Thursday, October 14, 2010

Esthétique du Mal / Wallace Stevens (IX)


Panic in the face of the moon -- round effendi
Or the phosphored sleep in which he walks abroad
Or the majolica dish heaped up with phosphored fruit
That he sends ahead, out of the goodness of his heart,
To anyone who comes -- panic, because
The moon is no longer these nor anything
And nothing is left but comic ugliness
Or a lustred nothingness. Effendi, he
That has lost the folly of the moon becomes
The prince of the proverbs of pure poverty.
To lose sensibility, to see what one sees,
As if sight had not its own miraculous thrift,
To hear only what one hears, one meaning alone,
As if the paradise of meaning ceased
To be paradise, it is this to be destitute.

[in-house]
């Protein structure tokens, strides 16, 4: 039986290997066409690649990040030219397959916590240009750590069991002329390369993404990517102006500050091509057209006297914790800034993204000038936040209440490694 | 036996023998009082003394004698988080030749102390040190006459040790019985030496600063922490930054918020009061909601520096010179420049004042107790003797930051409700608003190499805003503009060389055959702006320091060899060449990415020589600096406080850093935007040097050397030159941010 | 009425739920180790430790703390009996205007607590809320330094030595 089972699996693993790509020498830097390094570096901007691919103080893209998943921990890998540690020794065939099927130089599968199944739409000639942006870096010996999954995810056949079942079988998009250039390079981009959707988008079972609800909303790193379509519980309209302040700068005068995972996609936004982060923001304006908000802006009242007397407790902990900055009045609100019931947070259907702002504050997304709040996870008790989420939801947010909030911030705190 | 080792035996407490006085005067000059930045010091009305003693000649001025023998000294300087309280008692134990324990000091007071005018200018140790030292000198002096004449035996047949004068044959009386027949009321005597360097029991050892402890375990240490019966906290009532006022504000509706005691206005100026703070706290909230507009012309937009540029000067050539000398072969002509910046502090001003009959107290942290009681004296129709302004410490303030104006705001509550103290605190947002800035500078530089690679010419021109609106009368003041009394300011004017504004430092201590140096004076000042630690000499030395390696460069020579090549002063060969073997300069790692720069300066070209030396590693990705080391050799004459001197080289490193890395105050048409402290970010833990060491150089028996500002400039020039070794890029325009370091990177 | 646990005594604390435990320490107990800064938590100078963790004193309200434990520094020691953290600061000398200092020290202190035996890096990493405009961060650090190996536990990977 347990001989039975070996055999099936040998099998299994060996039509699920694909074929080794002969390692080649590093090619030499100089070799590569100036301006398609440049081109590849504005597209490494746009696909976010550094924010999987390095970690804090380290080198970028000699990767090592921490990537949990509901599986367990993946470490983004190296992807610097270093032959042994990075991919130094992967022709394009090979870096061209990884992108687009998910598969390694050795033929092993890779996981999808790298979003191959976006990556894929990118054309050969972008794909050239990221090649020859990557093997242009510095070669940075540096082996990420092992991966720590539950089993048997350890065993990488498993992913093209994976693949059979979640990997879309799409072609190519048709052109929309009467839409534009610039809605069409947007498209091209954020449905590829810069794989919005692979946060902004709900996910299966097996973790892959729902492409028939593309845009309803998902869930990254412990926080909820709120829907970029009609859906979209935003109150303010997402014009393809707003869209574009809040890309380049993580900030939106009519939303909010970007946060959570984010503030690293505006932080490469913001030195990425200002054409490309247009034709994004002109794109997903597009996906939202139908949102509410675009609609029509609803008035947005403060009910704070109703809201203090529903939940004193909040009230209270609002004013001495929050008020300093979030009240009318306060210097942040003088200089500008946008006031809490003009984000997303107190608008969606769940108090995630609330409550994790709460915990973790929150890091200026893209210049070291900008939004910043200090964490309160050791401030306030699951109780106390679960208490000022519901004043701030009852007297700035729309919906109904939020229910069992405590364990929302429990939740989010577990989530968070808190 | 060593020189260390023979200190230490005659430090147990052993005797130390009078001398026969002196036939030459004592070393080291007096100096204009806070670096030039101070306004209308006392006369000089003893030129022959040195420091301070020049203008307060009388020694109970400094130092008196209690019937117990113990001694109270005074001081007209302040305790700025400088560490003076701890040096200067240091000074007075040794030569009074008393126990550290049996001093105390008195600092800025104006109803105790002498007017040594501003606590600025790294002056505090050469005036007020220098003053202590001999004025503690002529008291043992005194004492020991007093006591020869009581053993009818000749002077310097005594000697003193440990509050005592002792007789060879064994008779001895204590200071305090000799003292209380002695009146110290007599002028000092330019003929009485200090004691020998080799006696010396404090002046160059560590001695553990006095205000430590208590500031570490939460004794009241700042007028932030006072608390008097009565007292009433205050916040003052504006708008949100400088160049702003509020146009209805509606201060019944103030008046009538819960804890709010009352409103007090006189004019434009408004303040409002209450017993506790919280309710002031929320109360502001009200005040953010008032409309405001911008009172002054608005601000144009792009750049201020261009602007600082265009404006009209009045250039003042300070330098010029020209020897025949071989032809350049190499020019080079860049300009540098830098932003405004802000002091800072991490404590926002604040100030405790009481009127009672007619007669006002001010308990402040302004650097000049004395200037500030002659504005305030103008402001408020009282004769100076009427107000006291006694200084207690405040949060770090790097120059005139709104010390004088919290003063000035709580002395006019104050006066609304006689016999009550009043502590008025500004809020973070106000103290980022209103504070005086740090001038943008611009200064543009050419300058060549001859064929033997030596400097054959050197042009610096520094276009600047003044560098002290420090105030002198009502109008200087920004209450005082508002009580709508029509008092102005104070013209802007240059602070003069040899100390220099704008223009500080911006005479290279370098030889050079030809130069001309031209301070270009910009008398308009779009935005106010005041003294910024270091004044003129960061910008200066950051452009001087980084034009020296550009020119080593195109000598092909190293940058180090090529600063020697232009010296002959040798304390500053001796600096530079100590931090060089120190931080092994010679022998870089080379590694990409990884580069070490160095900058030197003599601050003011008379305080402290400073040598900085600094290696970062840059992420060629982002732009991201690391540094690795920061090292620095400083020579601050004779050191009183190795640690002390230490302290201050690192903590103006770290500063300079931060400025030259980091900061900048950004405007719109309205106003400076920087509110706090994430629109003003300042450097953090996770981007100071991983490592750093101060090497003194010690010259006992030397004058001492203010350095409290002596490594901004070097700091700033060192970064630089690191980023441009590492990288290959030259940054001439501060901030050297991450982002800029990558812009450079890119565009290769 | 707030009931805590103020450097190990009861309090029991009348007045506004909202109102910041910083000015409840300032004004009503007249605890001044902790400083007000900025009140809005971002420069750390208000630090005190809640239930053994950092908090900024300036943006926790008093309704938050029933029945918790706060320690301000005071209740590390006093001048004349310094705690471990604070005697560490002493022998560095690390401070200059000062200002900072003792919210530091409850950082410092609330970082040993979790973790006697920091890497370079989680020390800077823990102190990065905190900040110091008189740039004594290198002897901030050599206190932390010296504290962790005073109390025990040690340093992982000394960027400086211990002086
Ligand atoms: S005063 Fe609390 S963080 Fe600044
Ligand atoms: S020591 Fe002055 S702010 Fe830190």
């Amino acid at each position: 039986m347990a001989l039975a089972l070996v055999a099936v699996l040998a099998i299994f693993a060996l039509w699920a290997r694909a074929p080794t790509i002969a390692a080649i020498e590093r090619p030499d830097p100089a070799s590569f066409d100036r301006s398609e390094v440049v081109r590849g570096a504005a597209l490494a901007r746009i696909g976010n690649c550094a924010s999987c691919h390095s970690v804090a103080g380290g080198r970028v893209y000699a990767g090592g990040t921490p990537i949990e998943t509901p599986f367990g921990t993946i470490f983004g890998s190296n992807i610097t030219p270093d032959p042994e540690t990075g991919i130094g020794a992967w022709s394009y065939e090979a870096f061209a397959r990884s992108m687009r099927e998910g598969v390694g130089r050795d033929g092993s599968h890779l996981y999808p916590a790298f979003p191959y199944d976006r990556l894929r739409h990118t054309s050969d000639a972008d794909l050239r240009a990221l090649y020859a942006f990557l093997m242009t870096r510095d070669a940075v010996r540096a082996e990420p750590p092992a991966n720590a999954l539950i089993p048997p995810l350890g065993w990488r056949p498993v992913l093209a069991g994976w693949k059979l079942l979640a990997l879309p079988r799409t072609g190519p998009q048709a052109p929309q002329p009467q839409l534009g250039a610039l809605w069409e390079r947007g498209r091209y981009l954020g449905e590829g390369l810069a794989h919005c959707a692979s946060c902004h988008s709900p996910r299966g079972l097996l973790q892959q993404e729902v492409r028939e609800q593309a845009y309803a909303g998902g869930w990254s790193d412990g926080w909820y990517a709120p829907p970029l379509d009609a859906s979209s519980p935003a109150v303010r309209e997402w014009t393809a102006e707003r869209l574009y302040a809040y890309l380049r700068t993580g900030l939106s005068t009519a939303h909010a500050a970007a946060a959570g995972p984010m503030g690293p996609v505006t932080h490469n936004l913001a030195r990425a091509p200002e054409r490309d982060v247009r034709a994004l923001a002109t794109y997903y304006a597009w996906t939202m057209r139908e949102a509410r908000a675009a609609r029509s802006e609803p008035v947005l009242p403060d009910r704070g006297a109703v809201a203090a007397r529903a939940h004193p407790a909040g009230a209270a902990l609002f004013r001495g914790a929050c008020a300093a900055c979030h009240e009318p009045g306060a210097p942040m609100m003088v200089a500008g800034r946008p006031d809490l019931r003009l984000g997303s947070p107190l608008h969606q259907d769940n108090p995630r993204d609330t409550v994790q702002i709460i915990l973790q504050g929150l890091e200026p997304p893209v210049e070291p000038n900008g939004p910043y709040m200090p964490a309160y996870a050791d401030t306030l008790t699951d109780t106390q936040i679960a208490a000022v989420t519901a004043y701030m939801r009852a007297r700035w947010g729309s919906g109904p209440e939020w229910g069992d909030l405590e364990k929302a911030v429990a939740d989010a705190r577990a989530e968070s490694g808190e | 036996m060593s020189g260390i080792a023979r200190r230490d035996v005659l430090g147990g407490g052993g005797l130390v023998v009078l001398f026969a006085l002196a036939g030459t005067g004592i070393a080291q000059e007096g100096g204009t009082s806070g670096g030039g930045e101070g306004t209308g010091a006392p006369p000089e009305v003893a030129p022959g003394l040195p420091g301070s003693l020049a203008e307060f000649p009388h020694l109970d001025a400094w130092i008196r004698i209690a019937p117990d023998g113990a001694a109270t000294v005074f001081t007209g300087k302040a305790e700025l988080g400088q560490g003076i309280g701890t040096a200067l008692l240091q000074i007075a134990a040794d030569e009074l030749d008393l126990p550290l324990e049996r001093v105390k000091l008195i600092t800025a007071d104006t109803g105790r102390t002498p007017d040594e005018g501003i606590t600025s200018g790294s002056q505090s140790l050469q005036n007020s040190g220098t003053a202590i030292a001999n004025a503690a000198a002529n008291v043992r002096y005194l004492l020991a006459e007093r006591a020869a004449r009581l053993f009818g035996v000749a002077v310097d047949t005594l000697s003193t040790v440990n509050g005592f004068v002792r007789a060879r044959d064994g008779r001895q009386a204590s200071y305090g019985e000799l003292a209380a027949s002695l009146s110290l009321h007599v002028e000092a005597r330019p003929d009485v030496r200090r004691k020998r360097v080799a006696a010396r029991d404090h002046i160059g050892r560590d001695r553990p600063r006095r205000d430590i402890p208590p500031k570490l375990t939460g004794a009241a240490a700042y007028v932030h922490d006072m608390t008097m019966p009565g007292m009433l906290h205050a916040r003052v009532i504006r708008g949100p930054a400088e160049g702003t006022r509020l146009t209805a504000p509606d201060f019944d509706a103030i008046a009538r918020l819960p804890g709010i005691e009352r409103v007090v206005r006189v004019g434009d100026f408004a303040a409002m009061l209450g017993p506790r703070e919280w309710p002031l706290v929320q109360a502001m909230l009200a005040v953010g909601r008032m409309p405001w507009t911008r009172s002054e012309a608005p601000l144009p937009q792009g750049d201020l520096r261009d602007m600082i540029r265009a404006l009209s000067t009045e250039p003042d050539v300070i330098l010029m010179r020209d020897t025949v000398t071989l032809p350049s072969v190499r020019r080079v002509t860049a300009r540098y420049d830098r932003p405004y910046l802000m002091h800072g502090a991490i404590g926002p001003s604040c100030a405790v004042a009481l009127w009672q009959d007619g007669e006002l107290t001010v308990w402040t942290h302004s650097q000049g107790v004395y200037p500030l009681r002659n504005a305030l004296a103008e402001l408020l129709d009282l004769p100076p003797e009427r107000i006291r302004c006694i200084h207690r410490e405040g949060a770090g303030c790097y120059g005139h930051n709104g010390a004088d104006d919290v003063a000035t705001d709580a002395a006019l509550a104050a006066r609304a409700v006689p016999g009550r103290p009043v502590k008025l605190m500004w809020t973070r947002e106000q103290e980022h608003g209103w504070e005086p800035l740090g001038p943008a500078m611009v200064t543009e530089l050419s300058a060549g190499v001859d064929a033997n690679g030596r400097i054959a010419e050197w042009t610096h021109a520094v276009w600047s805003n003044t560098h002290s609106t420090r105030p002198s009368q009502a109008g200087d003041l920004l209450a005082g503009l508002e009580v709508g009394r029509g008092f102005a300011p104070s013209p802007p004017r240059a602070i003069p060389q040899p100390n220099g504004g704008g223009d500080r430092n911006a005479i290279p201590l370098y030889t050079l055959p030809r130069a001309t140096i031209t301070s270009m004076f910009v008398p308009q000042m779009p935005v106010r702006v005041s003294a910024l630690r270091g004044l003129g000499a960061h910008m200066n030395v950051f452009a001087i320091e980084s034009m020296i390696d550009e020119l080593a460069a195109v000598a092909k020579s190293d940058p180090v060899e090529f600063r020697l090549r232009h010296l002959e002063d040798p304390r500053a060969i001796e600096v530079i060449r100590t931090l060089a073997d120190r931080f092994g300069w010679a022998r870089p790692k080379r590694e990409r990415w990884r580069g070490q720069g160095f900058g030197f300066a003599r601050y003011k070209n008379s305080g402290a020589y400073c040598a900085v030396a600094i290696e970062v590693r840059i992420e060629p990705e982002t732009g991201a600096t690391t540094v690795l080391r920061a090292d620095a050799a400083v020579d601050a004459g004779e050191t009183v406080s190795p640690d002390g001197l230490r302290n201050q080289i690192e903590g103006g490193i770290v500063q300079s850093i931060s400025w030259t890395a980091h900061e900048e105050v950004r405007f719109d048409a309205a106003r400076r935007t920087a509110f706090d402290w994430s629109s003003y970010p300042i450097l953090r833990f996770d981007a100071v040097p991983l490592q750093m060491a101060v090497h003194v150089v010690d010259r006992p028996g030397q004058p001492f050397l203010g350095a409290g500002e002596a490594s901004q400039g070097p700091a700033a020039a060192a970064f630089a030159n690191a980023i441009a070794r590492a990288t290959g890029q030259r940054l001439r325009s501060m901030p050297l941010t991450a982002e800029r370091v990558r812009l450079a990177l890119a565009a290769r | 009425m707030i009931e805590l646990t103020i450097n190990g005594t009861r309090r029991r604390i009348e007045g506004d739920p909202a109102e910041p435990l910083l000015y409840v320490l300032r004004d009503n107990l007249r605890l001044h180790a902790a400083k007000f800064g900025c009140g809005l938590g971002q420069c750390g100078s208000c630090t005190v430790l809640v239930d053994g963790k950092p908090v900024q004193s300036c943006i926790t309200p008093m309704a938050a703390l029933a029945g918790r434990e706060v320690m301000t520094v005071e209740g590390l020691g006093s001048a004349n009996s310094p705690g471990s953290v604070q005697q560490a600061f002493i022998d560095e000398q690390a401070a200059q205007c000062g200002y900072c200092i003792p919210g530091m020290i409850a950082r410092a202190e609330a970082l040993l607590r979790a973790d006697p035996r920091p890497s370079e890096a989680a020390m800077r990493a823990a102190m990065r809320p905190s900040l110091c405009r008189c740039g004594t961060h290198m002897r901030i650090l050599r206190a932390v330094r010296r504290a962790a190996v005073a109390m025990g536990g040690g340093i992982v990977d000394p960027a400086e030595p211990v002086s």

This is the sky divested of its fountains.
Here in the west indifferent crickets chant
Through our indifferent crises. Yet we require
Another chant, an incantation, as in
Another and later genesis, music
That buffets the shapes of its possible halcyon
Against the haggardie . . . A loud, large water
Bubbles up in the night and drowns the crickets' sound.
It is a declaration, a primitive ecstasy,
Truth's favors sonorously exhibited.


[Poem is in the public domain in Canada]
To view the complete poem, click here.

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